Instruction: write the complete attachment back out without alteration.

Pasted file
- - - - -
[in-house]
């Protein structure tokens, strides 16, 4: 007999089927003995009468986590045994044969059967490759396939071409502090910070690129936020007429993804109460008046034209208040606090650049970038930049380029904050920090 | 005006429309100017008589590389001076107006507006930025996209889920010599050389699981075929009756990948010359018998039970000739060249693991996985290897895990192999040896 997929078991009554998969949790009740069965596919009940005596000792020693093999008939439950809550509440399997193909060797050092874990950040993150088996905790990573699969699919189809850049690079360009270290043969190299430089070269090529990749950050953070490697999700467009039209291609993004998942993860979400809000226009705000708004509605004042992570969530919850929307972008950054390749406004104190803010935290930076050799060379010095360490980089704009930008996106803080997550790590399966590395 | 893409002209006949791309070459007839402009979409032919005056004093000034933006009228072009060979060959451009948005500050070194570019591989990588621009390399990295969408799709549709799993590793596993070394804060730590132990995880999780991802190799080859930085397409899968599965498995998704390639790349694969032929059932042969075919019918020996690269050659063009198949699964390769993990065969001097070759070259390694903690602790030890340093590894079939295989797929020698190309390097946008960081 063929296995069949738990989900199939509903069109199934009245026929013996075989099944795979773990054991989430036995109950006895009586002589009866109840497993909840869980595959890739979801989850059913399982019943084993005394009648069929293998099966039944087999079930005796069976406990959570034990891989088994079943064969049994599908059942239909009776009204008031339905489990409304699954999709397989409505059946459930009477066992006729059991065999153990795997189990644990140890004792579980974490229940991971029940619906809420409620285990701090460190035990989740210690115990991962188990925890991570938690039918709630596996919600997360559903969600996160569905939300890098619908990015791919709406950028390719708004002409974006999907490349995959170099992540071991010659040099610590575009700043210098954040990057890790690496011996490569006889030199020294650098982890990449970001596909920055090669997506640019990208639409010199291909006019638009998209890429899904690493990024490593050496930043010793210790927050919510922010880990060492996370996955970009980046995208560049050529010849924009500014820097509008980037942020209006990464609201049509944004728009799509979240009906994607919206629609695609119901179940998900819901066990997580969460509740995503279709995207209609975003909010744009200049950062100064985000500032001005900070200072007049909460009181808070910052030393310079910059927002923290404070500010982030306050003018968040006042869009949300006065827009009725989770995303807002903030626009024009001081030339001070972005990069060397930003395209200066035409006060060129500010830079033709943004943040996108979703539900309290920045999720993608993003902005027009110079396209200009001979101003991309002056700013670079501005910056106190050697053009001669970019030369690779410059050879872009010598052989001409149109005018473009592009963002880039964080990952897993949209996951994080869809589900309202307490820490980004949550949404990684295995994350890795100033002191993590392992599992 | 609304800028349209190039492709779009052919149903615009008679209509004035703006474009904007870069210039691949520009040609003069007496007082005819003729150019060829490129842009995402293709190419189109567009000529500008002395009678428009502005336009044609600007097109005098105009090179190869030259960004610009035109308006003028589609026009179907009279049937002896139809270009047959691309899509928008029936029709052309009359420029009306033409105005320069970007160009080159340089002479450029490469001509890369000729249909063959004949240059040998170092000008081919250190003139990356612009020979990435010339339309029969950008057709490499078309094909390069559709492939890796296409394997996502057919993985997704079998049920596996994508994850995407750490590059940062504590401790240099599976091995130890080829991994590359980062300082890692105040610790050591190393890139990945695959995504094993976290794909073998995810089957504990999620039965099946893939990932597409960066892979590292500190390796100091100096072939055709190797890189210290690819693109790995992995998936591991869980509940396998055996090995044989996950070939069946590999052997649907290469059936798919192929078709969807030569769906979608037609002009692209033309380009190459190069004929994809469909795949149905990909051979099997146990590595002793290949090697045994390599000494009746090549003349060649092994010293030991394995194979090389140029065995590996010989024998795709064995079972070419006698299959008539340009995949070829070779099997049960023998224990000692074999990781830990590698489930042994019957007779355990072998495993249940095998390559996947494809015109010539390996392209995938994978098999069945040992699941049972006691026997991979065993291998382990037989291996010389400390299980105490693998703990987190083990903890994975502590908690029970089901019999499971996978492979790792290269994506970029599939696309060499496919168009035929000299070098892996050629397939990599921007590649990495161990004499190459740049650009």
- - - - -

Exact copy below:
[in-house]
């Protein structure tokens, strides 16, 4: 007999089927003995009468986590045994044969059967490759396939071409502090910070690129936020007429993804109460008046034209208040606090650049970038930049380029904050920090 | 005006429309100017008589590389001076107006507006930025996209889920010599050389699981075929009756990948010359018998039970000739060249693991996985290897895990192999040896 997929078991009554998969949790009740069965596919009940005596000792020693093999008939439950809550509440399997193909060797050092874990950040993150088996905790990573699969699919189809850049690079360009270290043969190299430089070269090529990749950050953070490697999700467009039209291609993004998942993860979400809000226009705000708004509605004042992570969530919850929307972008950054390749406004104190803010935290930076050799060379010095360490980089704009930008996106803080997550790590399966590395 | 893409002209006949791309070459007839402009979409032919005056004093000034933006009228072009060979060959451009948005500050070194570019591989990588621009390399990295969408799709549709799993590793596993070394804060730590132990995880999780991802190799080859930085397409899968599965498995998704390639790349694969032929059932042969075919019918020996690269050659063009198949699964390769993990065969001097070759070259390694903690602790030890340093590894079939295989797929020698190309390097946008960081 063929296995069949738990989900199939509903069109199934009245026929013996075989099944795979773990054991989430036995109950006895009586002589009866109840497993909840869980595959890739979801989850059913399982019943084993005394009648069929293998099966039944087999079930005796069976406990959570034990891989088994079943064969049994599908059942239909009776009204008031339905489990409304699954999709397989409505059946459930009477066992006729059991065999153990795997189990644990140890004792579980974490229940991971029940619906809420409620285990701090460190035990989740210690115990991962188990925890991570938690039918709630596996919600997360559903969600996160569905939300890098619908990015791919709406950028390719708004002409974006999907490349995959170099992540071991010659040099610590575009700043210098954040990057890790690496011996490569006889030199020294650098982890990449970001596909920055090669997506640019990208639409010199291909006019638009998209890429899904690493990024490593050496930043010793210790927050919510922010880990060492996370996955970009980046995208560049050529010849924009500014820097509008980037942020209006990464609201049509944004728009799509979240009906994607919206629609695609119901179940998900819901066990997580969460509740995503279709995207209609975003909010744009200049950062100064985000500032001005900070200072007049909460009181808070910052030393310079910059927002923290404070500010982030306050003018968040006042869009949300006065827009009725989770995303807002903030626009024009001081030339001070972005990069060397930003395209200066035409006060060129500010830079033709943004943040996108979703539900309290920045999720993608993003902005027009110079396209200009001979101003991309002056700013670079501005910056106190050697053009001669970019030369690779410059050879872009010598052989001409149109005018473009592009963002880039964080990952897993949209996951994080869809589900309202307490820490980004949550949404990684295995994350890795100033002191993590392992599992 | 609304800028349209190039492709779009052919149903615009008679209509004035703006474009904007870069210039691949520009040609003069007496007082005819003729150019060829490129842009995402293709190419189109567009000529500008002395009678428009502005336009044609600007097109005098105009090179190869030259960004610009035109308006003028589609026009179907009279049937002896139809270009047959691309899509928008029936029709052309009359420029009306033409105005320069970007160009080159340089002479450029490469001509890369000729249909063959004949240059040998170092000008081919250190003139990356612009020979990435010339339309029969950008057709490499078309094909390069559709492939890796296409394997996502057919993985997704079998049920596996994508994850995407750490590059940062504590401790240099599976091995130890080829991994590359980062300082890692105040610790050591190393890139990945695959995504094993976290794909073998995810089957504990999620039965099946893939990932597409960066892979590292500190390796100091100096072939055709190797890189210290690819693109790995992995998936591991869980509940396998055996090995044989996950070939069946590999052997649907290469059936798919192929078709969807030569769906979608037609002009692209033309380009190459190069004929994809469909795949149905990909051979099997146990590595002793290949090697045994390599000494009746090549003349060649092994010293030991394995194979090389140029065995590996010989024998795709064995079972070419006698299959008539340009995949070829070779099997049960023998224990000692074999990781830990590698489930042994019957007779355990072998495993249940095998390559996947494809015109010539390996392209995938994978098999069945040992699941049972006691026997991979065993291998382990037989291996010389400390299980105490693998703990987190083990903890994975502590908690029970089901019999499971996978492979790792290269994506970029599939696309060499496919168009035929000299070098892996050629397939990599921007590649990495161990004499190459740049650009």